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Thunbergia or Clock Vine

By Contributor ; Updated September 21, 2017

(Thunbergia alata)

Clock vines are cottage garden favorites. They look good in hanging baskets, mixed containers and arbors. The vines can grow to five or six feet high if given good support. Clock vines don't bloom well during high summer heat and humidity, but they will make up for lost time when the weather cools off, blooming well into October.

Take cuttings from overwintered plants or sow seeds indoors six to eight weeks before the last frost. Germination takes two to three weeks, and seedlings grow very slowly. Wait until the soil has warmed up and night temperatures remain above 50 degrees to transplant outdoors. Place transplants six inches apart about three inches from a support. Supports will be covered quickly after the plants become established. Soil should be moist and high in organic matter. Sunny mornings and afternoon protection are appreciated.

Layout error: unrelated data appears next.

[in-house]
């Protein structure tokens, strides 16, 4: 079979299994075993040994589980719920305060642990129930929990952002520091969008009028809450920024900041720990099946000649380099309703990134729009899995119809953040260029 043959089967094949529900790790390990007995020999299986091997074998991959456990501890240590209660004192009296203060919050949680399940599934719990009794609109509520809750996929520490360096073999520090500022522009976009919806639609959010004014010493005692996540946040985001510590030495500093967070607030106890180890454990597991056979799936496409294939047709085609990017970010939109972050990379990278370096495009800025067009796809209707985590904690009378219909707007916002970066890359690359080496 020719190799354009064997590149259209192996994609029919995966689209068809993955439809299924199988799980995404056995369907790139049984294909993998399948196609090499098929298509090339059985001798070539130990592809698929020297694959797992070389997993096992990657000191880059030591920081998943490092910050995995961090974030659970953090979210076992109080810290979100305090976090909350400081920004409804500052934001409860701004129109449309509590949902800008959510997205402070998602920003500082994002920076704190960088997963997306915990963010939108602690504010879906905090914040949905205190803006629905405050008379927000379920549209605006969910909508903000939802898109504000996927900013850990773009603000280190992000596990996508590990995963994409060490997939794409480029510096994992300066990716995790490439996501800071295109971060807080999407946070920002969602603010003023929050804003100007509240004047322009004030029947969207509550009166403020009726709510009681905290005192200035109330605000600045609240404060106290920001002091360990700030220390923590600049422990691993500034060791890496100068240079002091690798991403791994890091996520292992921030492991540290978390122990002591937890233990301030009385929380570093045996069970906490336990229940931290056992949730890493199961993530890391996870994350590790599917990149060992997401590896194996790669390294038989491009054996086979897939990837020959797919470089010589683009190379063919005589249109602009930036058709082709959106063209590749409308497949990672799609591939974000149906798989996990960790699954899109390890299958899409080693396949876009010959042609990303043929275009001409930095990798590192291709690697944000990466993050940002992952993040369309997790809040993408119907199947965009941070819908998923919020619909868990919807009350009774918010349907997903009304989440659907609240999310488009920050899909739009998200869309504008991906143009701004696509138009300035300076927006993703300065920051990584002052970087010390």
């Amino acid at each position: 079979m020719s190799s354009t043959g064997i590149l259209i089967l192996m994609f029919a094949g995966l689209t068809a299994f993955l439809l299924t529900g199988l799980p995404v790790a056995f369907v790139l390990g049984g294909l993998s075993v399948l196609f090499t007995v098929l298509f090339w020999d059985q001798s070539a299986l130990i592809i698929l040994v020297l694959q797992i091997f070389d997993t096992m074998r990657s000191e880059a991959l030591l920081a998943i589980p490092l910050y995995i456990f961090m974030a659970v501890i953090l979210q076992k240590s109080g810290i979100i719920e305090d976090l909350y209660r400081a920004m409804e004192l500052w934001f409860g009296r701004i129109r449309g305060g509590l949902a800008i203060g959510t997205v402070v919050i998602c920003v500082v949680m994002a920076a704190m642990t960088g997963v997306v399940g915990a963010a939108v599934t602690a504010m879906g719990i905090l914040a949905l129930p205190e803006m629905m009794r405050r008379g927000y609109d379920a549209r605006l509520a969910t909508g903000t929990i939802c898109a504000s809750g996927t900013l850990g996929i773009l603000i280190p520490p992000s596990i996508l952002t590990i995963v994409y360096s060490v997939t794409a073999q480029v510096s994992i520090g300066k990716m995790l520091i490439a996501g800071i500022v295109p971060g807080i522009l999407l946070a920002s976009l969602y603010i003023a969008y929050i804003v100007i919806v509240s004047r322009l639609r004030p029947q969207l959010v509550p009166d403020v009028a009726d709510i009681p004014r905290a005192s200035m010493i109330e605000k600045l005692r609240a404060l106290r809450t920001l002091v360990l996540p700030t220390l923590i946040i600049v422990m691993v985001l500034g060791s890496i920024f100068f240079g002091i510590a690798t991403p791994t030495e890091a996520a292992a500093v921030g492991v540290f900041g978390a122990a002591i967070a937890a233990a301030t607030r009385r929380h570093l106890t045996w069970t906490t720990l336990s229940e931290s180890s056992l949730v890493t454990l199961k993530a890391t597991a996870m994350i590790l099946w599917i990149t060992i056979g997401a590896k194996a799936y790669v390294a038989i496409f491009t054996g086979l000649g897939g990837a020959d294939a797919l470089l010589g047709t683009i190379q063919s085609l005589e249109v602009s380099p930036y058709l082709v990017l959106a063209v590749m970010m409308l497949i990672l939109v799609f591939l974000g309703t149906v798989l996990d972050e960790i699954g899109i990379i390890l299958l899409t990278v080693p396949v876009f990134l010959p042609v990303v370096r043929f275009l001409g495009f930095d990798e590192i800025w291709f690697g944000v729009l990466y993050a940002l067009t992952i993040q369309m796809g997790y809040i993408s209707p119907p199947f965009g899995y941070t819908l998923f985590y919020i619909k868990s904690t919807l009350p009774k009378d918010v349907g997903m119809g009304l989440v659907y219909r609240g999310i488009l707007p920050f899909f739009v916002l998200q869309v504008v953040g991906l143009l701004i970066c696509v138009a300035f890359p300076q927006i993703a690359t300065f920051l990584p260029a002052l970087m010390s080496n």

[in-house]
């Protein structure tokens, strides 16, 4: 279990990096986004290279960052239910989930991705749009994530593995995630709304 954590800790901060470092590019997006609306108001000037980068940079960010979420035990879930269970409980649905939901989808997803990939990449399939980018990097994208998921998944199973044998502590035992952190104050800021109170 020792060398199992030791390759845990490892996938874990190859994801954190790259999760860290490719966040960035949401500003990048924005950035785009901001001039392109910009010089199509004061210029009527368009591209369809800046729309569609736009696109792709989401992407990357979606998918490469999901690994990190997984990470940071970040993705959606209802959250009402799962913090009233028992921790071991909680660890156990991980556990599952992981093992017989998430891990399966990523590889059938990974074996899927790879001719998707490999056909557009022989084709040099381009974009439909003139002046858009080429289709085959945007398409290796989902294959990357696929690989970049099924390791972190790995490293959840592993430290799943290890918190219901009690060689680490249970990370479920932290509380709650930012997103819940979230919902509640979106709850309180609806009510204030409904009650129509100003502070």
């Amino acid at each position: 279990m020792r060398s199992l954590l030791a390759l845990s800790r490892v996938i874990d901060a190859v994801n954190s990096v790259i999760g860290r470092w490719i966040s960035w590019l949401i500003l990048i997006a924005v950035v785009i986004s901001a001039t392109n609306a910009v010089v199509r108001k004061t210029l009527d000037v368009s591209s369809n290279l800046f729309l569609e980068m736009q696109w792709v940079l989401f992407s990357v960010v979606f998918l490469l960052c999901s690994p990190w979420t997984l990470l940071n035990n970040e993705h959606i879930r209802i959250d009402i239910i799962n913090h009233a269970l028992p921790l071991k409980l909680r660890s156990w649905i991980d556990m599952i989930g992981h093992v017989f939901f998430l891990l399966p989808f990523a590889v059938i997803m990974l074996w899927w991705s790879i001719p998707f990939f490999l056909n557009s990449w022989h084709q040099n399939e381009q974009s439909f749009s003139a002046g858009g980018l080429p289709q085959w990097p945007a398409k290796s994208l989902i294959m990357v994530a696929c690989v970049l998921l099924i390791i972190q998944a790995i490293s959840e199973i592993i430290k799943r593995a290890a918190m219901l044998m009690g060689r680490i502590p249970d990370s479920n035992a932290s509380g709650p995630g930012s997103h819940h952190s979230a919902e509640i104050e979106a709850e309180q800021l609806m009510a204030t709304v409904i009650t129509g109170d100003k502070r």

• Type
  • Propagation
    seeds or cuttings
  • Light
    full sun with light shade in afternoon
  • Flower Color
    yellow, white
  • Bloom Time
    summer and autumn
  • Height
    five to six feet
  • Width
    6 inches
  • Soil Requirements
    moist, compost enriched
  • Zones
  • Uses
    arbors, hanging baskets, along walls and fences

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